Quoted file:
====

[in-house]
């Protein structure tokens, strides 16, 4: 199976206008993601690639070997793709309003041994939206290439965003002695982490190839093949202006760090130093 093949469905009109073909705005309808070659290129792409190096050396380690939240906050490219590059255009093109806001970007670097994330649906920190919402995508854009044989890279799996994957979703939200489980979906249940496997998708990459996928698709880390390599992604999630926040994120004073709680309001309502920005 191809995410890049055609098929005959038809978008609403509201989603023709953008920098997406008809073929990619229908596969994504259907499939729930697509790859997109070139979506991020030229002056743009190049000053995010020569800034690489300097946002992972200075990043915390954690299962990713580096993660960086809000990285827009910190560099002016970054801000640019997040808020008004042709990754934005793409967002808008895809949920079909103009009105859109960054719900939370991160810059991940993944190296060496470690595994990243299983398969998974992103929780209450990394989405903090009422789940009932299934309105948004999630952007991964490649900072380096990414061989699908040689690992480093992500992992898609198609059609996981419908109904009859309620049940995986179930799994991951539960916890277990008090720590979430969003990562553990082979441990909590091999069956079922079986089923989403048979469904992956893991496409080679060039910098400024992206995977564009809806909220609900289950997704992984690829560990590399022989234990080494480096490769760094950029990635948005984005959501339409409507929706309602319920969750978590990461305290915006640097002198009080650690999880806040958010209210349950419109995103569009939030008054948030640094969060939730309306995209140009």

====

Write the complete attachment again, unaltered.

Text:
[in-house]
């Protein structure tokens, strides 16, 4: 199976206008993601690639070997793709309003041994939206290439965003002695982490190839093949202006760090130093 093949469905009109073909705005309808070659290129792409190096050396380690939240906050490219590059255009093109806001970007670097994330649906920190919402995508854009044989890279799996994957979703939200489980979906249940496997998708990459996928698709880390390599992604999630926040994120004073709680309001309502920005 191809995410890049055609098929005959038809978008609403509201989603023709953008920098997406008809073929990619229908596969994504259907499939729930697509790859997109070139979506991020030229002056743009190049000053995010020569800034690489300097946002992972200075990043915390954690299962990713580096993660960086809000990285827009910190560099002016970054801000640019997040808020008004042709990754934005793409967002808008895809949920079909103009009105859109960054719900939370991160810059991940993944190296060496470690595994990243299983398969998974992103929780209450990394989405903090009422789940009932299934309105948004999630952007991964490649900072380096990414061989699908040689690992480093992500992992898609198609059609996981419908109904009859309620049940995986179930799994991951539960916890277990008090720590979430969003990562553990082979441990909590091999069956079922079986089923989403048979469904992956893991496409080679060039910098400024992206995977564009809806909220609900289950997704992984690829560990590399022989234990080494480096490769760094950029990635948005984005959501339409409507929706309602319920969750978590990461305290915006640097002198009080650690999880806040958010209210349950419109995103569009939030008054948030640094969060939730309306995209140009």